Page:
Last Sunday night, before the sun went down, my boyfriend and I decided to stroll through my favourite Toronto neighbourhood and casually look for a new place to live. Right now, we rent a 1950s, 800-square-foot, ground-floor apartment near Sherbourne and Bloor. It’s a nice spot (we have our own garden and the building is quiet), in a nice area (we’re caught in a sweet spot between subway access and a lush, peaceful ravine). But I’ve always loved the neighbourhood around the Art Gallery of Ontario, at Beverley and Dundas West. The streets — leafy with lots of Victorian semis — are incredibly charming, and it’s near the Grange Park, OCAD, U of T, Kensington Market and Chinatown. Plus, my boyfriend and I are getting to that stage in life where renting is starting to feel too student-y (he just turned 30 and everyday I feel my 20s slipping away).
The first For Sale sign we noticed was for a tumble-down brick bungalow the size of Timbit. It looked a bit sad, with a yard of concrete pavers enclosed by a wobbly chain link fence. But before I could utter the phrase fixer upper, I was choked by the price. Over half a million dollars. The revelation made me feel both insulted and poor. I briefly tried to rationalize the price — good location, cute shape (with a little peaked roof) — then my brain started to hurt, so we moved on.
The second For Sale sign we came across was definitely a step up: a two-storey, 4-bedroom, stucco-clad semi with a nice garden, just steps from the Grange Park. The price? $1.58 million. Right. As we walked briskly away, I tried to figure out how many years it would take me to save up the down payment for a $1.5 million house at my current salary (assuming I gave up clothes, entertainment and groceries). Let’s just say it would take more than a decade, and then I would need several lifetimes to pay off the mortgage.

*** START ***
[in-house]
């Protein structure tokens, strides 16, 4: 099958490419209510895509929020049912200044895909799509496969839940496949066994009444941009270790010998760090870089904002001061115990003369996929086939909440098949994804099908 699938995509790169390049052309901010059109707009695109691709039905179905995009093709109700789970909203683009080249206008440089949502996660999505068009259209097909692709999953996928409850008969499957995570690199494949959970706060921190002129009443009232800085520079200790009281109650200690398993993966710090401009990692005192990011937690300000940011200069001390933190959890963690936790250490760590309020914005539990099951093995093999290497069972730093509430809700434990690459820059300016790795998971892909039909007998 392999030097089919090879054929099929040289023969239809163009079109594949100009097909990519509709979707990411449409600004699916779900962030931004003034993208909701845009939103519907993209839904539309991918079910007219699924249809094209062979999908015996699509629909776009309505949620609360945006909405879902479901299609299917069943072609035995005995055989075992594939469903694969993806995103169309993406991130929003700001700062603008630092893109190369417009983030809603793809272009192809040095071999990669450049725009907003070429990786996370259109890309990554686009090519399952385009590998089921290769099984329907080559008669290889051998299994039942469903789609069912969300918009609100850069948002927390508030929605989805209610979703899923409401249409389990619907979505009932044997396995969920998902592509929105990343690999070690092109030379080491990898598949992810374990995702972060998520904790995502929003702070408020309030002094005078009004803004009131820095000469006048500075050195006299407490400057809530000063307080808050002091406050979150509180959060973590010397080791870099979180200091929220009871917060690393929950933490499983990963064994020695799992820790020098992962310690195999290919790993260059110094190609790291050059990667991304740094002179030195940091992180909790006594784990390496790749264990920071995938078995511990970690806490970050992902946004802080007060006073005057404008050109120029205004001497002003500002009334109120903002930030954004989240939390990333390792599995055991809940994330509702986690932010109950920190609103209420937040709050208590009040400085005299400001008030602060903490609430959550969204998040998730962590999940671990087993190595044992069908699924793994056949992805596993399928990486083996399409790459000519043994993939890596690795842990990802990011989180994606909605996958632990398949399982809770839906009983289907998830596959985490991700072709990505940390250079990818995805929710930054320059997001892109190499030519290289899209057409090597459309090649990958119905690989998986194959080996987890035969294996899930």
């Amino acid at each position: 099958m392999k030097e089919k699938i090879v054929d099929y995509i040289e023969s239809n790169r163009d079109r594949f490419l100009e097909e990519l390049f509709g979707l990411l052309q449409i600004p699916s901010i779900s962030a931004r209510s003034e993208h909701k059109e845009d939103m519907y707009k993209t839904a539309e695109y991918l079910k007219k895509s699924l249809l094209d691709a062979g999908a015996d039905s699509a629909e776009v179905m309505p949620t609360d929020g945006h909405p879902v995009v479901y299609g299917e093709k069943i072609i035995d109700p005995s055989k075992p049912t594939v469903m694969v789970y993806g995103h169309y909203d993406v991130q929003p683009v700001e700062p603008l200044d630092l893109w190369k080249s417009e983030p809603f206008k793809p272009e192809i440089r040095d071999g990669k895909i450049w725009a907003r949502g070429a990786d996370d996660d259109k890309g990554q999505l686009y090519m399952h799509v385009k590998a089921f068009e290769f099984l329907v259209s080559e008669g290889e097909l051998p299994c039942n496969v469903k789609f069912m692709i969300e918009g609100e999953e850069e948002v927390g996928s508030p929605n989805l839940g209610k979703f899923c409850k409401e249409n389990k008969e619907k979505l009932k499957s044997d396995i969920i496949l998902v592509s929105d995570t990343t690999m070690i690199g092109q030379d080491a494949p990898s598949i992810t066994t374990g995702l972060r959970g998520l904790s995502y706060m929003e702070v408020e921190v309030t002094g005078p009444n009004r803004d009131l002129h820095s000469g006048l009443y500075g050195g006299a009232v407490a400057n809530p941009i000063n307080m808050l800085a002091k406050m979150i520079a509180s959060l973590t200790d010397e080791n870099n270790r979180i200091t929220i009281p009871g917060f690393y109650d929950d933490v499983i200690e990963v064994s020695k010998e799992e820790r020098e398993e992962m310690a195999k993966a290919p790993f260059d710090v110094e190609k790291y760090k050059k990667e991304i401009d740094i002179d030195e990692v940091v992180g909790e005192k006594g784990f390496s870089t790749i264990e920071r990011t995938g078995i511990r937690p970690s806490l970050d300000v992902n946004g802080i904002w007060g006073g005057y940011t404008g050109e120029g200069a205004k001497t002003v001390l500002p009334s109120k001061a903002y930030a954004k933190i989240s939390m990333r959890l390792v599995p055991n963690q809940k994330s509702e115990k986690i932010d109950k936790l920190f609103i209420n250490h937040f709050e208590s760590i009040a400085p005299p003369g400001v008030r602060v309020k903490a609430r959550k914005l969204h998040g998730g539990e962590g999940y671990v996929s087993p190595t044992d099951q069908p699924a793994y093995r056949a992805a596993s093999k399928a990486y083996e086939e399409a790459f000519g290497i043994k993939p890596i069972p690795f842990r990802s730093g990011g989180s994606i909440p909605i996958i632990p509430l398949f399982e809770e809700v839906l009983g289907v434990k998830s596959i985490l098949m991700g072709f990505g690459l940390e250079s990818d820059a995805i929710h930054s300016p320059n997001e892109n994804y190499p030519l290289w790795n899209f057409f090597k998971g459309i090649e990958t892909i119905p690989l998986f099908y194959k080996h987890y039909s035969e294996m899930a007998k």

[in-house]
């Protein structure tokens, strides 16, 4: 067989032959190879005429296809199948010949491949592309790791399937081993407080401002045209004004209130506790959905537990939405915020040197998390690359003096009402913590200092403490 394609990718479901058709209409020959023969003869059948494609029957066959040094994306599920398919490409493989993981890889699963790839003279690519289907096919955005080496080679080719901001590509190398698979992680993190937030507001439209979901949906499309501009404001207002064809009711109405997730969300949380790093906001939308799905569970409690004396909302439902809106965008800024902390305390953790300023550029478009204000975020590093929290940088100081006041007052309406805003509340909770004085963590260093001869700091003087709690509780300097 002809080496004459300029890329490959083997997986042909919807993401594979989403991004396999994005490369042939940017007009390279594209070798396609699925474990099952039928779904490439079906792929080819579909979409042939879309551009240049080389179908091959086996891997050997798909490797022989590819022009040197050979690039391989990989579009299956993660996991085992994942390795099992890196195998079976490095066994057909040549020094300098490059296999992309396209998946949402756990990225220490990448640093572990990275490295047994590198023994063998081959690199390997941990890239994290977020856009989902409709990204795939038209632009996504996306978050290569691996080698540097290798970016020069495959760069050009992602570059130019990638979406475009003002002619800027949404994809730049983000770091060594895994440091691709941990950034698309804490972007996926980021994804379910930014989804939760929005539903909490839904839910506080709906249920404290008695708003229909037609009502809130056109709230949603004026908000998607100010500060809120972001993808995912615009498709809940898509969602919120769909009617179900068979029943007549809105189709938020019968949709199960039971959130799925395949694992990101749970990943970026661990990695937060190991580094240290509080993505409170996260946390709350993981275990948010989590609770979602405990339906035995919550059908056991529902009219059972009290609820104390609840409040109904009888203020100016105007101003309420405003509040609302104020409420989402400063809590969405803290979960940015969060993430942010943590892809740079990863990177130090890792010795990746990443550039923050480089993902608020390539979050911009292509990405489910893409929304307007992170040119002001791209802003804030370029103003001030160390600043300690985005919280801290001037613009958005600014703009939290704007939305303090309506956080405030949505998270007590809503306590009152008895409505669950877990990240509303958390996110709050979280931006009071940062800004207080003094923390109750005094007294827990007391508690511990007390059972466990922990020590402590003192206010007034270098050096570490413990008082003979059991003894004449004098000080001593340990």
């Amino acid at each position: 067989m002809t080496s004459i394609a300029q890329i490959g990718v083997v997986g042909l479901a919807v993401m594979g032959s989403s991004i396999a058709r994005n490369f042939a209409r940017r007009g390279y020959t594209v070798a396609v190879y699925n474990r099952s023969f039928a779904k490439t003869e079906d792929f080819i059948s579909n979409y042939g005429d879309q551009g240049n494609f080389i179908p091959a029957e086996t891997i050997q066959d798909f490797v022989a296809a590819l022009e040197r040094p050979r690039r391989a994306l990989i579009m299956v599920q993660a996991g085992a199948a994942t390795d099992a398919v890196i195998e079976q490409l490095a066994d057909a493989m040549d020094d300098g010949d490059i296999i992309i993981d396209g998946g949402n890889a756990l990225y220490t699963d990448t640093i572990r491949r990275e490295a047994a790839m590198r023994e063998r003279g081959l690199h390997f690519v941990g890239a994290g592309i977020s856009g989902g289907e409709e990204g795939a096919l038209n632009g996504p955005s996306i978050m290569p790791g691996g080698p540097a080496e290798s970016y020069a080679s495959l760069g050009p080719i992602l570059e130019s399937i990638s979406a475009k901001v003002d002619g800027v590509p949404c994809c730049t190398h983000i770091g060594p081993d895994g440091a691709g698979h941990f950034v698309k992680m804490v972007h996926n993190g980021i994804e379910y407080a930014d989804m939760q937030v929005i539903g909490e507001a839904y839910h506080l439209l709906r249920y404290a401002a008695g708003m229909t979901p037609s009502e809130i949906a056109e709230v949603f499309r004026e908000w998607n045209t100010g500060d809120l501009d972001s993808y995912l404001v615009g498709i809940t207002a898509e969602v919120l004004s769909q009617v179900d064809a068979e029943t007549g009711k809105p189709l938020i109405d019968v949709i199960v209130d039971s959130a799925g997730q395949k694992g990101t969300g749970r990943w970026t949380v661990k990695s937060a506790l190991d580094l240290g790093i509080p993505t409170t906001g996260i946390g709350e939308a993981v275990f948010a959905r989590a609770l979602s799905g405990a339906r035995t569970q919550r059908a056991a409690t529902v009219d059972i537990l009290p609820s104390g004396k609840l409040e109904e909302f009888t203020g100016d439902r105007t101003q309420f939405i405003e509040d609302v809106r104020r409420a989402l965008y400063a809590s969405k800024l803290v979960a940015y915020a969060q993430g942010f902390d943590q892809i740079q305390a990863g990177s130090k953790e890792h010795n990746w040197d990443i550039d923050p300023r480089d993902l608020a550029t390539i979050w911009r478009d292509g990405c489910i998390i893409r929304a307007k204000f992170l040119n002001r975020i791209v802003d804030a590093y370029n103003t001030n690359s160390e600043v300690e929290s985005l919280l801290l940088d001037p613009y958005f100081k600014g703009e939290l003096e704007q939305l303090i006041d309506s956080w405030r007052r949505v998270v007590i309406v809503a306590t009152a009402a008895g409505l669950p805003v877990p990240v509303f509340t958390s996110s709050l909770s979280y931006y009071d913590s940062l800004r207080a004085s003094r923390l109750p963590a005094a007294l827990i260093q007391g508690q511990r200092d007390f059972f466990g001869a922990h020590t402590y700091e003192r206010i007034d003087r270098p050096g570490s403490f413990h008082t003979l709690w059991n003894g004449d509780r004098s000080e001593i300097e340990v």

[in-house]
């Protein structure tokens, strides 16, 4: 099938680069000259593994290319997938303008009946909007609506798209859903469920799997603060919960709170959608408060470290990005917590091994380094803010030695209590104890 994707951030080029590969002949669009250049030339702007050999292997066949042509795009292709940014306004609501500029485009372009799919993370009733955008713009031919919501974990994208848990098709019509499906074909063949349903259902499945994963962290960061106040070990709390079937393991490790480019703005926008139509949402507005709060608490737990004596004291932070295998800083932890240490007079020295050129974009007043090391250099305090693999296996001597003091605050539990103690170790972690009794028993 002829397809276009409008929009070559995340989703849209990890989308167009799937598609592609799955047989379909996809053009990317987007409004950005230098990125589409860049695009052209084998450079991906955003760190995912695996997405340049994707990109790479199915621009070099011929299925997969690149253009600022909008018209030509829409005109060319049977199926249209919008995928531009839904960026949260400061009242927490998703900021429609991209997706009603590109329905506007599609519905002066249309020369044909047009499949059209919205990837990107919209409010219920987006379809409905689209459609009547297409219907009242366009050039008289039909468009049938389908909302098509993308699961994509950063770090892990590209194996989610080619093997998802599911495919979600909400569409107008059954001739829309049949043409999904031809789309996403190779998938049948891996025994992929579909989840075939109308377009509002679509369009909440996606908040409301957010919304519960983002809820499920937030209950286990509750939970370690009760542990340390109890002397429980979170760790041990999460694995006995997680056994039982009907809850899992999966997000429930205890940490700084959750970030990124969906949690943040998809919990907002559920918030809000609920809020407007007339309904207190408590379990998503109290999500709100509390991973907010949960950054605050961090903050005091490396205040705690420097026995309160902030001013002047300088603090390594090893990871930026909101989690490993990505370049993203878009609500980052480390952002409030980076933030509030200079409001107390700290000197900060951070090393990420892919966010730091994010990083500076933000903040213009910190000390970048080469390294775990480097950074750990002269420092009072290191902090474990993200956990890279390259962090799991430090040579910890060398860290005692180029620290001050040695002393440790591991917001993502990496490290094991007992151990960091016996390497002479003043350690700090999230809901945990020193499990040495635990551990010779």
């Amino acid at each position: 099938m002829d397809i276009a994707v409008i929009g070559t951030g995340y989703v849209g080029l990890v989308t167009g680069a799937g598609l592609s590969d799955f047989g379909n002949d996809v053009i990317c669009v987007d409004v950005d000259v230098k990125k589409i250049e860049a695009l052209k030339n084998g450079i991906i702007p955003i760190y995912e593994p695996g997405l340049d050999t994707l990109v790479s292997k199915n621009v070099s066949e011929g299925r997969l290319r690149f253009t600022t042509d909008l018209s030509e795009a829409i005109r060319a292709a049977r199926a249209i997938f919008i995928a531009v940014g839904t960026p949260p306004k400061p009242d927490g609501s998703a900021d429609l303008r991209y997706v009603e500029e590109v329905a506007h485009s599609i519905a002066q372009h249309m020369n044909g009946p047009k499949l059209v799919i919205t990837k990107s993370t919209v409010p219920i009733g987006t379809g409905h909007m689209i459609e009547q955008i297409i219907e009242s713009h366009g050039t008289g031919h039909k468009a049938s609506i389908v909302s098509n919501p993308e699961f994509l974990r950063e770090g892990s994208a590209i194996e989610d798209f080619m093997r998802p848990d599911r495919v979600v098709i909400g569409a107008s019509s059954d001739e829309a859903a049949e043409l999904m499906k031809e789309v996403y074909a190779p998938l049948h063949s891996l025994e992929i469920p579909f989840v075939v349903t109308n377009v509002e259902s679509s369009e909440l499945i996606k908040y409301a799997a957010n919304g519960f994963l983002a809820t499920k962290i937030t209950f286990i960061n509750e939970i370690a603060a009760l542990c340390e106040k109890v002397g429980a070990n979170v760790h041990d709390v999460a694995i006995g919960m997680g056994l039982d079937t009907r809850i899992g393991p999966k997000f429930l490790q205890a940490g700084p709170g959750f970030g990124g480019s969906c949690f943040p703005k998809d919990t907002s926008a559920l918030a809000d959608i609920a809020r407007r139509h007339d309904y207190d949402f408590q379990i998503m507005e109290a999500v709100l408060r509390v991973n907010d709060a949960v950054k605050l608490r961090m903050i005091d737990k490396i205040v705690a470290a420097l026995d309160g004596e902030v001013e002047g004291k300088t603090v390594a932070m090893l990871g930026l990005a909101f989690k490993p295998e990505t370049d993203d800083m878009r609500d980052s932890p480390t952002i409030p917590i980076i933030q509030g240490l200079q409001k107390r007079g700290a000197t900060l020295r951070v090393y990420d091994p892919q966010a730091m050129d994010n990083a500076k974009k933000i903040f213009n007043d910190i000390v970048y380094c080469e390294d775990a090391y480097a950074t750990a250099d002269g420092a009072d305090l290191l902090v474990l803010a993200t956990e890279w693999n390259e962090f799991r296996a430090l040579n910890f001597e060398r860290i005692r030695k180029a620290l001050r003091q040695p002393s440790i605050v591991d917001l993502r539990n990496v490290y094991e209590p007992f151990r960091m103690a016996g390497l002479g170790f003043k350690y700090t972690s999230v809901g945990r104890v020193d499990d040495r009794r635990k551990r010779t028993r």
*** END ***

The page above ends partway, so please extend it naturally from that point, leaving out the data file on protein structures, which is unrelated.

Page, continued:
Don’t get me wrong, it was a nice looking place. But $1.5 million? How many people can seriously afford that (without a mountain of debilitating debt)?
This doesn’t attempt to answer the question, but today, in The New York Times, I noticed an article about how Russian billionaires are buying up American real estate, using the recent sale of a 4-bedroom, 6,744-square-foot Manhattan penthouse (to a 22-year-old heiress named Ekaterina Rybolovlev) as the prime example. The condo—in the ultra-glitzy 15 Central Park West—cost $88 million, the highest ever paid for a Manhattan apartment. So I guess things could be worse? Or really, Manhattan is just more ridiculous than Toronto (this city’s most expensive condo on the market is in the more reasonable neighbourhood of $30 million). Incidentally, for me to buy an $88 million condo, I would need to save 100 per cent of my salary for over 2,500 years. I’ll get right on it, and hope the price doesn’t go up in the mean time.